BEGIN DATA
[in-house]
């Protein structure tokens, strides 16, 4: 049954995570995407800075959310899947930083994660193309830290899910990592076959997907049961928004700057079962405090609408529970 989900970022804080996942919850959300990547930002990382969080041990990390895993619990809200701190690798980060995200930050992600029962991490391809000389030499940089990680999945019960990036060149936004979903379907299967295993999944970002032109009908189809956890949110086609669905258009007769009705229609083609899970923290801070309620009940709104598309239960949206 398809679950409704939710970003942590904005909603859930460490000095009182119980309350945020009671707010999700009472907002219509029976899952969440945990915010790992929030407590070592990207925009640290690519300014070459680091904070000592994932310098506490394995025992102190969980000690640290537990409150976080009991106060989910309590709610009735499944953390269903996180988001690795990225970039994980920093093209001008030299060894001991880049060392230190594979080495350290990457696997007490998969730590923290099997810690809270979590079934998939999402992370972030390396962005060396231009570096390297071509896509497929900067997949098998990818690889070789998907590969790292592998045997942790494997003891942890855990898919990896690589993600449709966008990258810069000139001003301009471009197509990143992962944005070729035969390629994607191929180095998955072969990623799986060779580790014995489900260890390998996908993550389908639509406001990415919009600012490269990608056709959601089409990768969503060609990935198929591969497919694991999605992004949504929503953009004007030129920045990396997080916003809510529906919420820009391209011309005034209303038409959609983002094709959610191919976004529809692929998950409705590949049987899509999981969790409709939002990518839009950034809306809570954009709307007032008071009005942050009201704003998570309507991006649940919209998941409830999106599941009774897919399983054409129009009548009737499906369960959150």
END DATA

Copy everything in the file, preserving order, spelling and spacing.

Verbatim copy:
[in-house]
């Protein structure tokens, strides 16, 4: 049954995570995407800075959310899947930083994660193309830290899910990592076959997907049961928004700057079962405090609408529970 989900970022804080996942919850959300990547930002990382969080041990990390895993619990809200701190690798980060995200930050992600029962991490391809000389030499940089990680999945019960990036060149936004979903379907299967295993999944970002032109009908189809956890949110086609669905258009007769009705229609083609899970923290801070309620009940709104598309239960949206 398809679950409704939710970003942590904005909603859930460490000095009182119980309350945020009671707010999700009472907002219509029976899952969440945990915010790992929030407590070592990207925009640290690519300014070459680091904070000592994932310098506490394995025992102190969980000690640290537990409150976080009991106060989910309590709610009735499944953390269903996180988001690795990225970039994980920093093209001008030299060894001991880049060392230190594979080495350290990457696997007490998969730590923290099997810690809270979590079934998939999402992370972030390396962005060396231009570096390297071509896509497929900067997949098998990818690889070789998907590969790292592998045997942790494997003891942890855990898919990896690589993600449709966008990258810069000139001003301009471009197509990143992962944005070729035969390629994607191929180095998955072969990623799986060779580790014995489900260890390998996908993550389908639509406001990415919009600012490269990608056709959601089409990768969503060609990935198929591969497919694991999605992004949504929503953009004007030129920045990396997080916003809510529906919420820009391209011309005034209303038409959609983002094709959610191919976004529809692929998950409705590949049987899509999981969790409709939002990518839009950034809306809570954009709307007032008071009005942050009201704003998570309507991006649940919209998941409830999106599941009774897919399983054409129009009548009737499906369960959150």